So, that’s most of what made closing Locus–Muzeum sad. But why relief and optimism? Just as the sadness came from saying goodbye to something good, the relief came from saying goodbye to some things not-so-good (and hello to something better). The optimism, on the other hand, comes from our anticipated future, a future that will be helped by consolidating Locus into a single Vinohrady location.
But this blog post is long enough already, so those two emotional stories—or at least emotion stories—will have to wait for another day.
— Will Bennis, Founder & CEO of Locus Workspace
Along with creating this blog and being a member of Locus, Robin is a Berkeley-educated lawyer, a writer (her book, Two Broke Chicas—a travelogue about her adventures traveling around Central & South America, Mexico, and Cuba with her partner–is available on Amazon), a technology / startup junkie, a proud Amazon employee.
We’re excited to be able to share her blog post here…
Community = Thrive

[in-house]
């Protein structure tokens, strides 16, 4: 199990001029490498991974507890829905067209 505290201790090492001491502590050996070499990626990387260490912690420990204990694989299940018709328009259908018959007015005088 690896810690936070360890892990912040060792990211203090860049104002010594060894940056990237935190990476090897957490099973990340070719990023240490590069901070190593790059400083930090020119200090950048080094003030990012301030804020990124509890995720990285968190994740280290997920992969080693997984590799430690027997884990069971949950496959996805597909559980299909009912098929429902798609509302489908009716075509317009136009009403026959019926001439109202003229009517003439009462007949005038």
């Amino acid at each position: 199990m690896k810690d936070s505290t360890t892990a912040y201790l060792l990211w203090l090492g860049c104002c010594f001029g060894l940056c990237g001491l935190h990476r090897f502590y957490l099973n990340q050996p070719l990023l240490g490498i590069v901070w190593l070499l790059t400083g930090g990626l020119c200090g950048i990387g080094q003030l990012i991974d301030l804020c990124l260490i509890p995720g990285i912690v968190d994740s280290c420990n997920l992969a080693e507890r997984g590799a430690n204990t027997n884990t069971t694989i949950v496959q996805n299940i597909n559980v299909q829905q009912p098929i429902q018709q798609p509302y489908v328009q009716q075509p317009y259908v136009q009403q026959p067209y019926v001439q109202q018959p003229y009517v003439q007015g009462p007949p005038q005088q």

Building Intentional Communities
A Wealth of Human Resources
launches, like Sonya’s soiree for Under a Caged Sky, held at Locus Slezka, where we toasted with glasses of wine under the skylight, with Prague as the backdrop.
Dirty dishes have a negative effect on the coworking space for all members. The vast majority of members clean their own dishes and are annoyed by those few who don’t. It’s usually just glasses and mugs and spoons: easy things to clean. Given most coworking spaces’ strong commitment to the value of community it might seem that getting members to consistently pitch in and clean their dishes would be one of the easier challenges in running a coworking space.
Not so. Dirty dishes persist. And it’s not just the case for Locus Workspace: it seems to be an acknowledged problem for coworking spaces generally, including those well-known for their strong sense of community. Nonetheless, perhaps for the reasons just noted, it is not without some sense of… embarrassment? fear? impropriety?… that coworking spaces admit the problem. And now it’s Locus’s turn to air it’s dirty laundry dishes. Or at least to talk about some of the things we’ve done to try to end our tragedy of the commons (unfortunately without the greatest record of success).